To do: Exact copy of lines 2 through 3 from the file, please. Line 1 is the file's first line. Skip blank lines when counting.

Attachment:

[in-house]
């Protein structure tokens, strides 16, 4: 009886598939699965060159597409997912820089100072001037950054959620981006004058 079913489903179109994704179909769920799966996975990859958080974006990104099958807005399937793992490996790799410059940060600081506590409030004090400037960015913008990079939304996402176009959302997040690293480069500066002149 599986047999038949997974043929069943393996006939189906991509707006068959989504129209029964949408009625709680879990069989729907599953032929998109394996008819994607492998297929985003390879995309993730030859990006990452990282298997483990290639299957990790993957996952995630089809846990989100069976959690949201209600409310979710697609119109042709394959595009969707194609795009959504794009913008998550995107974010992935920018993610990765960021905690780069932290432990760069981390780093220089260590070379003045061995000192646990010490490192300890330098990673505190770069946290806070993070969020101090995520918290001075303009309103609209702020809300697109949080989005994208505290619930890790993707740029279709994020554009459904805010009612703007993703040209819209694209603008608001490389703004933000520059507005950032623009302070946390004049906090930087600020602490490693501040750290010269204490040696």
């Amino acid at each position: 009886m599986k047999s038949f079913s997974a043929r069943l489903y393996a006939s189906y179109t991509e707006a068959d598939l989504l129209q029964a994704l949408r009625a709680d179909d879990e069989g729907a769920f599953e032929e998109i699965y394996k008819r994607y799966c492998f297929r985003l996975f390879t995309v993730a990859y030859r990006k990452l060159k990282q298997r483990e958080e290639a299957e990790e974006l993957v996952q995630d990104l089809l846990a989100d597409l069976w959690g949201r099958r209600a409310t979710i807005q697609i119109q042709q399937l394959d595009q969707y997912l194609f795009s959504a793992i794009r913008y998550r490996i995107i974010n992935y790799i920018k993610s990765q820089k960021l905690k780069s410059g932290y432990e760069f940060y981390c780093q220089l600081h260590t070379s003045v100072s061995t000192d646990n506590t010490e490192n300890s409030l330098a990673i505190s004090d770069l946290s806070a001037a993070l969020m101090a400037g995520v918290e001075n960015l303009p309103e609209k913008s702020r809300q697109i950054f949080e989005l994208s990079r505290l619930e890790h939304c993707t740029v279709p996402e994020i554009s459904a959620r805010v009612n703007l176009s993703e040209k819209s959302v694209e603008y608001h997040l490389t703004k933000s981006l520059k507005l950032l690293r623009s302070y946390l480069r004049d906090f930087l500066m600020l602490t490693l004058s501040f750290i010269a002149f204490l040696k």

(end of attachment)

């Protein structure tokens, strides 16, 4: 009886598939699965060159597409997912820089100072001037950054959620981006004058 079913489903179109994704179909769920799966996975990859958080974006990104099958807005399937793992490996790799410059940060600081506590409030004090400037960015913008990079939304996402176009959302997040690293480069500066002149 599986047999038949997974043929069943393996006939189906991509707006068959989504129209029964949408009625709680879990069989729907599953032929998109394996008819994607492998297929985003390879995309993730030859990006990452990282298997483990290639299957990790993957996952995630089809846990989100069976959690949201209600409310979710697609119109042709394959595009969707194609795009959504794009913008998550995107974010992935920018993610990765960021905690780069932290432990760069981390780093220089260590070379003045061995000192646990010490490192300890330098990673505190770069946290806070993070969020101090995520918290001075303009309103609209702020809300697109949080989005994208505290619930890790993707740029279709994020554009459904805010009612703007993703040209819209694209603008608001490389703004933000520059507005950032623009302070946390004049906090930087600020602490490693501040750290010269204490040696």
């Amino acid at each position: 009886m599986k047999s038949f079913s997974a043929r069943l489903y393996a006939s189906y179109t991509e707006a068959d598939l989504l129209q029964a994704l949408r009625a709680d179909d879990e069989g729907a769920f599953e032929e998109i699965y394996k008819r994607y799966c492998f297929r985003l996975f390879t995309v993730a990859y030859r990006k990452l060159k990282q298997r483990e958080e290639a299957e990790e974006l993957v996952q995630d990104l089809l846990a989100d597409l069976w959690g949201r099958r209600a409310t979710i807005q697609i119109q042709q399937l394959d595009q969707y997912l194609f795009s959504a793992i794009r913008y998550r490996i995107i974010n992935y790799i920018k993610s990765q820089k960021l905690k780069s410059g932290y432990e760069f940060y981390c780093q220089l600081h260590t070379s003045v100072s061995t000192d646990n506590t010490e490192n300890s409030l330098a990673i505190s004090d770069l946290s806070a001037a993070l969020m101090a400037g995520v918290e001075n960015l303009p309103e609209k913008s702020r809300q697109i950054f949080e989005l994208s990079r505290l619930e890790h939304c993707t740029v279709p996402e994020i554009s459904a959620r805010v009612n703007l176009s993703e040209k819209s959302v694209e603008y608001h997040l490389t703004k933000s981006l520059k507005l950032l690293r623009s302070y946390l480069r004049d906090f930087l500066m600020l602490t490693l004058s501040f750290i010269a002149f204490l040696k």